Richard Siskey Discusses Principles for Successful Leadership

“Leadership is lonely, leadership is tough,” notes Richard Siskey.  And Siskey would know.  The founder of a number of businesses, an angel investor and a national speaker, Richard Siskey has learned some major lessons in leadership over the course of many years in business.  “While I learned many valuable things during my studies and MBA program, there is no greater teacher of leadership than life and experience,” reports Richard Siskey.  According to the Charlotte, North Carolina-based businessman there are many life lessons he has learned, five of which he shares in this brief article.

First, Richard Siskey asserts that it’s critical to “not major in minor things.”  Over the years, he has seen many individuals in business major in the minor.  “I have watched leaders micromanage, major in details and pointless points and get nowhere,” explains Richard Siskey.  Individuals that follow this path “annoy their followers (if they have any) and frustrate themselves,” says Siskey.

The second principle of leadership that Richard Siskey shares is to “hire people smarter than you.”  The people around you, says Siskey, will determine your altitude in business.  Those who want to go farther and higher in business need to hire people who know more than they do.  According to Richard Siskey, arrogantly pretending to have all the answers will stunt growth.  “Confident people, not arrogant ones, can admit that they need other people to be a success,” adds Richard Siskey.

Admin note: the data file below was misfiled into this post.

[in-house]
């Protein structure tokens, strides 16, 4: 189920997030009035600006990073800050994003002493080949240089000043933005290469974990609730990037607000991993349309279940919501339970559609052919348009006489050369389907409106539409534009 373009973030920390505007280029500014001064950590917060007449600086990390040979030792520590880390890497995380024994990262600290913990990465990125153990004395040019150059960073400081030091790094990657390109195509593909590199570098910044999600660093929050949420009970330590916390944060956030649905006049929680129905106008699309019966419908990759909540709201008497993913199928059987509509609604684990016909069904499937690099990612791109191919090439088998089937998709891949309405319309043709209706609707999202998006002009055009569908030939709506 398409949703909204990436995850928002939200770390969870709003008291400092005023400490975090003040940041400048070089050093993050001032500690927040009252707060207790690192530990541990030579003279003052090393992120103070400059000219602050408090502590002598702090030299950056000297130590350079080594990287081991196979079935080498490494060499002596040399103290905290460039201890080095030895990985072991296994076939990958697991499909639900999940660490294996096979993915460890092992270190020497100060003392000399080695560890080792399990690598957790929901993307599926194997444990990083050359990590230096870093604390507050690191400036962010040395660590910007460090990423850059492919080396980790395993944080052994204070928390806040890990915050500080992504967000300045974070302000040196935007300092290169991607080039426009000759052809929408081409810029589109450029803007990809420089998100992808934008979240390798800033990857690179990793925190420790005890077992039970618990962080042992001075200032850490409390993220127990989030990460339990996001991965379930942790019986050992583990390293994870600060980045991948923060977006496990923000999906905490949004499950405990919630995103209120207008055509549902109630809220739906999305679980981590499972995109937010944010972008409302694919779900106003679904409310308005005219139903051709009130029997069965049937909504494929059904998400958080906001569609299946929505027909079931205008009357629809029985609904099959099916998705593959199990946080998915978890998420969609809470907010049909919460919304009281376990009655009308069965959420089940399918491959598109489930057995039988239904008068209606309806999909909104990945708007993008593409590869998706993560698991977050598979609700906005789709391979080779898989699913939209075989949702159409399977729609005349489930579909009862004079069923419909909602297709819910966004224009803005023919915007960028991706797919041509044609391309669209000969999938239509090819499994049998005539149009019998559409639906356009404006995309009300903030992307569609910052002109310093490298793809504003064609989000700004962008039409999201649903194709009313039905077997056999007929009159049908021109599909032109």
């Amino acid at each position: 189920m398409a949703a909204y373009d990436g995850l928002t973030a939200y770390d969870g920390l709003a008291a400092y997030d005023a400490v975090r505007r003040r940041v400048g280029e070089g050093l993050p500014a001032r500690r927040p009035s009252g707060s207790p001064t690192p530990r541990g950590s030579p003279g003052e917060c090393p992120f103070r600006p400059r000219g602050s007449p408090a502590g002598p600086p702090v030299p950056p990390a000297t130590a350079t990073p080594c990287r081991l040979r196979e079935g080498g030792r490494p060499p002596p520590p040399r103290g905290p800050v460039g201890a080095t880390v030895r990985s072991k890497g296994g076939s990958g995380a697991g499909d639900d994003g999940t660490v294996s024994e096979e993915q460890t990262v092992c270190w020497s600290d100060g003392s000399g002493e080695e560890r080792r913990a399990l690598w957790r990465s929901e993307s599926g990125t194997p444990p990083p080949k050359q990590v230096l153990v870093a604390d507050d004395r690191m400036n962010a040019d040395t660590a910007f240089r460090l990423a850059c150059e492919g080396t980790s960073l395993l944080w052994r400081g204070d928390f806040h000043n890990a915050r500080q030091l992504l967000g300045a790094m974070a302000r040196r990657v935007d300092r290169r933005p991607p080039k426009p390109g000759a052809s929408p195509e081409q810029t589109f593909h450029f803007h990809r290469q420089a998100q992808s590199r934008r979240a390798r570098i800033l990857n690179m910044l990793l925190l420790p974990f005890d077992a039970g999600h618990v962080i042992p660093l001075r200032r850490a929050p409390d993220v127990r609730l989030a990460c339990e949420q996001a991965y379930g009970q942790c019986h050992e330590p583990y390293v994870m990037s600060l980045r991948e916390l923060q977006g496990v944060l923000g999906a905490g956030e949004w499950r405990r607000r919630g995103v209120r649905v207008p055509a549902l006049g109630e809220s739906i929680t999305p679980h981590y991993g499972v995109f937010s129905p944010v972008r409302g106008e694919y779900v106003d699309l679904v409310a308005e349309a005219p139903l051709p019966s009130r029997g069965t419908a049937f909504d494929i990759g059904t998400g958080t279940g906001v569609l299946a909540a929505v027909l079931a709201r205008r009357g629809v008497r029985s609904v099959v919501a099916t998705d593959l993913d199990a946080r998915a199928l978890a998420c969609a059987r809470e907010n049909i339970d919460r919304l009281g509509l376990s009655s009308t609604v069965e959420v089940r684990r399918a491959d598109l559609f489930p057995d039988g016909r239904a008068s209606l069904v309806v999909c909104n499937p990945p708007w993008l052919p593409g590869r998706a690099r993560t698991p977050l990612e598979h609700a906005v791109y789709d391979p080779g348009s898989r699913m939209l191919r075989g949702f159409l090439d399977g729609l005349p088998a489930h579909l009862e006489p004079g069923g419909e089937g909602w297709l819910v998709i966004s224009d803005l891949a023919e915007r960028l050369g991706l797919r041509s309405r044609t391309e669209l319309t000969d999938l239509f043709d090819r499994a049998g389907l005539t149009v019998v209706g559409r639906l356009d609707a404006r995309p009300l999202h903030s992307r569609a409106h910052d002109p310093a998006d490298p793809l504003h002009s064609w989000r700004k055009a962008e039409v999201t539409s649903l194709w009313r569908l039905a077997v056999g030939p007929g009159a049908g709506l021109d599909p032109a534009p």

“You may have to lose a battle to win the war,” points out Richard Siskey, “is the third principle I have found important.”  Yet Siskey says that sometimes the battle may not be what you may think.  “Many times to ‘win the war’, a leader will have to lose the battle of self,” says Richard Siskey.  Losing the battle of self, according to Siskey, is swallowing pride, admitting mistakes and asking for help.  And while he says there are other battles that one may lose, “this battle of self being lost can win the war of leadership in and of others.”

When losing the battle of self, a leader will build people, Richard Siskey believes.  “That is why the fourth principle of leadership is that the greatest success is found when everyone wins.”  People who have no followers are not leading anything. Leadership requires an investment in people, according to Richard Siskey.  And when everyone wins, the success is greater for leaders like Siskey.

“We learn more from our failure than from success, is the fifth principle that I cling to,” continues Siskey.  Failure is an option, according Richard Siskey.  “Failure in itself is not a problem, it is the failure to learn from failure that is the problem,” notes Richard Siskey.  From the painful moments, leaders can garner so many lessons “if they are willing,” adds Richard Siskey. He concludes by pointing out that not only are these five principles true about leadership, they are true about life in general.

About Richard Siskey